Charlie Hunnam Tells His Tale of Being King

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DA MAN: In playing the legendary Arthur Pendragon, what kind of ideas did you incorporate into your depiction of the character? Or perhaps: How did you create your King Arthur?
Charlie Hunnam: Guy and I wanted him to be a regular lad from the streets who has carved out a nice little life for himself. He’s cocky as hell, which comes partly from the confidence that he is living by his wits and fists and doing very well, but also partly as a defense mechanism to cover the fear he lives with from his internal demons. Overcoming those demons and knowing that one’s own ego is our only real obstacle was the most exciting element in our exploration of who our Arthur is. I looked at [UFC Lightweight Champion] Conor McGregor for a lot for inspiration. He’s a cocky dude, but also clearly a great student of the laws of self-actualization. I saw an interview where he was talking about his competition and said something like, “There is no opponent; I’m fighting myself in the octagon.” That’s basically the lesson that Arthur has to learn in this film.

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DA MAN: Before appearing in cinemas as King Arthur, though, we’ll see you playing as Colonel Percy Fawcett in “The Lost City of Z,” which is based on a true story. Can you give us a short primer on what the movie is all about?
Charlie Hunnam: Like you say, “The Lost City of Z” is the true story of Percy Fawcett, who was a great British explorer at the beginning of the 20th century. He was actually the inspiration for Indiana Jones. Our film centers on his obsession to find and prove the existence of El Dorado—or as he called it, the Lost City of Z [pronounced “zed”]—an ancient sophisticated civilization deep in the heart of the Amazon.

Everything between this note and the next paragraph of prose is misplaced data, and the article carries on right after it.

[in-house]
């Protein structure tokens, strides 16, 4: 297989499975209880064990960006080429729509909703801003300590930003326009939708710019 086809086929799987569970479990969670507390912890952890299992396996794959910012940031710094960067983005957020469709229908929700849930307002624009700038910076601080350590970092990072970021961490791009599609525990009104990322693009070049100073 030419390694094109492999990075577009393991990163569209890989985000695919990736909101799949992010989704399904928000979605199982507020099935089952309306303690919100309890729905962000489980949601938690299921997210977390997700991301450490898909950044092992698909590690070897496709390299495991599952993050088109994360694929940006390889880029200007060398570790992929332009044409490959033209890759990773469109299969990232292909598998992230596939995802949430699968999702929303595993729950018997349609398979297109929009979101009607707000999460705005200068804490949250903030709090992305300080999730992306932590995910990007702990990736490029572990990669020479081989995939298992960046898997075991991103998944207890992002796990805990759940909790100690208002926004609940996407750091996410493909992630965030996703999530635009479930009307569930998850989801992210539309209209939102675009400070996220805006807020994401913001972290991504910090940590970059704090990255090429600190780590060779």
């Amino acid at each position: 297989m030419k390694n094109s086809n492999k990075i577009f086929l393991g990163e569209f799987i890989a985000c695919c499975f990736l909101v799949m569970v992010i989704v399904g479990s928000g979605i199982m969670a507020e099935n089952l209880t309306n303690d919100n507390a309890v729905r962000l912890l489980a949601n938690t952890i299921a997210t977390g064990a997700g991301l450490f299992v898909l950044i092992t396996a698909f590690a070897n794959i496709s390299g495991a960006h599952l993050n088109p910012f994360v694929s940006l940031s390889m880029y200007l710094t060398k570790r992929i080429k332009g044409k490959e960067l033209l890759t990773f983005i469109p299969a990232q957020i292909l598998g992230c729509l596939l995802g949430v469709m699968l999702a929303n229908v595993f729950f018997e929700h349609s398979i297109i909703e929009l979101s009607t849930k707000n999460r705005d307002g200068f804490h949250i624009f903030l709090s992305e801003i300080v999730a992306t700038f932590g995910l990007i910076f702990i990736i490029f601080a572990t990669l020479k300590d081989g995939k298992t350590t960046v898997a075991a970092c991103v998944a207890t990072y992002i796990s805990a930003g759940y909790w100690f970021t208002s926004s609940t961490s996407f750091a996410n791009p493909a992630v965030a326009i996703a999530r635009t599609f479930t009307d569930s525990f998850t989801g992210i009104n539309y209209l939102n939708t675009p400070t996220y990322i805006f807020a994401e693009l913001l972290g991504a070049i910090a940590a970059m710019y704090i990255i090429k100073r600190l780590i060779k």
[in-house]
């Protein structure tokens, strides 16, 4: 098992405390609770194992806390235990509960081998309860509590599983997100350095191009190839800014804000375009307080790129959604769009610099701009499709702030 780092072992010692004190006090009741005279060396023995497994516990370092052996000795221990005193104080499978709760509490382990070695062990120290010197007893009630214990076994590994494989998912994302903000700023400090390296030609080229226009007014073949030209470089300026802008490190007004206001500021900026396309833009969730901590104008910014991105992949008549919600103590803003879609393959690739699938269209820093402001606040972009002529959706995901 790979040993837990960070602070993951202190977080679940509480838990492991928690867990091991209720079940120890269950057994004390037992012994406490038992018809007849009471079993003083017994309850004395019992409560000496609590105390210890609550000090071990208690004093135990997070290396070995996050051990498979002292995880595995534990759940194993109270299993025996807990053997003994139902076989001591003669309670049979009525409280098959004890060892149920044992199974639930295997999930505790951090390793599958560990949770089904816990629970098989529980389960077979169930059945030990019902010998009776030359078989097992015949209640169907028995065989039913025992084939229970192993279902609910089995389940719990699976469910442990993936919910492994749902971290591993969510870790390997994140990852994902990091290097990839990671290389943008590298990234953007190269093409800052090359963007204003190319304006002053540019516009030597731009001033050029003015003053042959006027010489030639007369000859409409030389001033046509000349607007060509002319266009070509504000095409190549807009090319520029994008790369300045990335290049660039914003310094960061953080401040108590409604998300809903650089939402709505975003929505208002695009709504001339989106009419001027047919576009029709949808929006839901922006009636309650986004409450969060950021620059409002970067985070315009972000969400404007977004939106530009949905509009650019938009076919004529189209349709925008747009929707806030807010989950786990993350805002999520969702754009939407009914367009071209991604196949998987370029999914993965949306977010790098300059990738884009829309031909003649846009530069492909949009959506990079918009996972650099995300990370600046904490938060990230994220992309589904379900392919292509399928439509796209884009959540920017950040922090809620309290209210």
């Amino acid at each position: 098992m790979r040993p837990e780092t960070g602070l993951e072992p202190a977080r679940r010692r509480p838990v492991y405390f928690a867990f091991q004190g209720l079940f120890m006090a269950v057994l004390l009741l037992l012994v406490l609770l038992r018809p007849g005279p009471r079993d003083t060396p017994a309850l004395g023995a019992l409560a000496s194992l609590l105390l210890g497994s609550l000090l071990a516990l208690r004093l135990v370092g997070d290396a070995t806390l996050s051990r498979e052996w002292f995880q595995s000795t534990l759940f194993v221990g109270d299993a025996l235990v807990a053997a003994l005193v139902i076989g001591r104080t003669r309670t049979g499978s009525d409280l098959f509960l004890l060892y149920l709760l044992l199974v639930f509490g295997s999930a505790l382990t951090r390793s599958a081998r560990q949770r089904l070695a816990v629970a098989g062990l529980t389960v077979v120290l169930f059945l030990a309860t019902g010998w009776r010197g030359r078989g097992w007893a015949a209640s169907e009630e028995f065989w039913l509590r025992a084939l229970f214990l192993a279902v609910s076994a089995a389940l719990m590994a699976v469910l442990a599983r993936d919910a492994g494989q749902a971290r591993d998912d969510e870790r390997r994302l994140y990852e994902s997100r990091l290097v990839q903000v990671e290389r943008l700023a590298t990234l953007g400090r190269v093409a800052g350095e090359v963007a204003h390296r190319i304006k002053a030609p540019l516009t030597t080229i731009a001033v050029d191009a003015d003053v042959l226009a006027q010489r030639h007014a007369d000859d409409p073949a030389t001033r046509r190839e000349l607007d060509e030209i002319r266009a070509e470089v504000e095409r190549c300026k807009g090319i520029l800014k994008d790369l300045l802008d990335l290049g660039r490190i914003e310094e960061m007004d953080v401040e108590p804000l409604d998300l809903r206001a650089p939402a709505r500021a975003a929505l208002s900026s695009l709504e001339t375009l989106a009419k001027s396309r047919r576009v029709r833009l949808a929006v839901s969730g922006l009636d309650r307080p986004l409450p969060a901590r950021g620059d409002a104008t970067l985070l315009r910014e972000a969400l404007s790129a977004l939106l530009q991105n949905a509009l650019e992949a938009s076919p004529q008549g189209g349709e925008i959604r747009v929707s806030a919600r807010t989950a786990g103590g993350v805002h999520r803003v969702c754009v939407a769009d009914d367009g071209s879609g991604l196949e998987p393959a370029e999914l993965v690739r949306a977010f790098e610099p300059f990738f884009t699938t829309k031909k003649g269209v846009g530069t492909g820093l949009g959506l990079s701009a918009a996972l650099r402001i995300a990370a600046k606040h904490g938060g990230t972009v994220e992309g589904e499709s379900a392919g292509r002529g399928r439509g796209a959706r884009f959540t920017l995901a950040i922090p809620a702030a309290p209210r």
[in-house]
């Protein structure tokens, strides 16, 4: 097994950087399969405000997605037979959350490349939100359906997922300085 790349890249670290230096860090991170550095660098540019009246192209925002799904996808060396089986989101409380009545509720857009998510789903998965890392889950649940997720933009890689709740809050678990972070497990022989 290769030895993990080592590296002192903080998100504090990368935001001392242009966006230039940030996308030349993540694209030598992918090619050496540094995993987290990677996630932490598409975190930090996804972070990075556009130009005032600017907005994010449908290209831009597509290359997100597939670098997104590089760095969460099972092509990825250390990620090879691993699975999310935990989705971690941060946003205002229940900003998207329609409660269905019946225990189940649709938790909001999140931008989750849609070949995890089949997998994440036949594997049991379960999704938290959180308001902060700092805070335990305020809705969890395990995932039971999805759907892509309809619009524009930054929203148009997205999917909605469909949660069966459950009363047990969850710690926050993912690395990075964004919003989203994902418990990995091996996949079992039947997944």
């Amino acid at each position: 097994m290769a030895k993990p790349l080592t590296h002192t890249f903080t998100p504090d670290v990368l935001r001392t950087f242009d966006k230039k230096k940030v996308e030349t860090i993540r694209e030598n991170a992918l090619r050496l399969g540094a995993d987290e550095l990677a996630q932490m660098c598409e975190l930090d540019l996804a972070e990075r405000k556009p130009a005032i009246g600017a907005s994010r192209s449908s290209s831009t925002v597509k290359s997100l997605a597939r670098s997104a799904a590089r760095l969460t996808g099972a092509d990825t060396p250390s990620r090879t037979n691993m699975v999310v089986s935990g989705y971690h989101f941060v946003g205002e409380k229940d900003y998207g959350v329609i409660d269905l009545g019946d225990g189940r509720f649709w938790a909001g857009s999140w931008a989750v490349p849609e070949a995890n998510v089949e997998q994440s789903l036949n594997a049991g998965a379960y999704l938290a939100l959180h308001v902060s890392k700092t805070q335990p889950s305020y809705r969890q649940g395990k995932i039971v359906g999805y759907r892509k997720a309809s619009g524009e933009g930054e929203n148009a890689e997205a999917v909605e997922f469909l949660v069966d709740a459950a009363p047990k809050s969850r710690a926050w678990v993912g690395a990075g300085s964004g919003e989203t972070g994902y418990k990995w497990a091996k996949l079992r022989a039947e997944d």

DA MAN: Early reviews from critics who have seen the movie have been almost universally positive. In your opinion, what is it that makes “The Lost City of Z” a great movie?
Charlie Hunnam: It’s a great story with deep relatable themes. It’s about family, hope, determination and ultimately the price of obsession and the conflict that personal fulfillment creates between the other responsibilities in our lives—in Percy’s case: being a good father and husband. In addition to being a great story, it is magnificently directed by James Gray. In a film environment dominated by special effects-driven spectacles and archetypal central characters, as opposed to real multi-dimensional people, this film is a return to classic epic story telling. I think audiences are hungry once again for this type of filmmaking.

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DA MAN: What went through your mind when you first learned that you would spend a couple of months in Colombia for filming the jungle scenes?
Charlie Hunnam: I was overjoyed by the opportunity to be part of this type of filmmaking and determined to do everything in my power to make my contribution to the film as impactful as possible. Shooting in the jungles of Colombia just added to my ability to commit 100 percent to the process, as we were completely removed from the distractions of our everyday lives. On a non-work level, it was also wonderful to experience that environment. We went to places that were far off the travel guide.

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Outfit by John Varvatos, boots by Represent

DA MAN: On the flip side, what went through your mind when you learned that your Colombian adventure was about to end?
Charlie Hunnam: There is always a period of mourning to have to let a character go after spending so much time getting to know, living with and hopefully coming to love that person. Plus, the deeper one gets into a process, the more distance is created from one’s personal life. Reintegration can be extremely difficult. This was one of the deepest experiences I have had, so the extrication was accordingly painful. But, I was also proud of what we had done and knew that we had put everything we had to give to the process, so there was also a sense of satisfaction.

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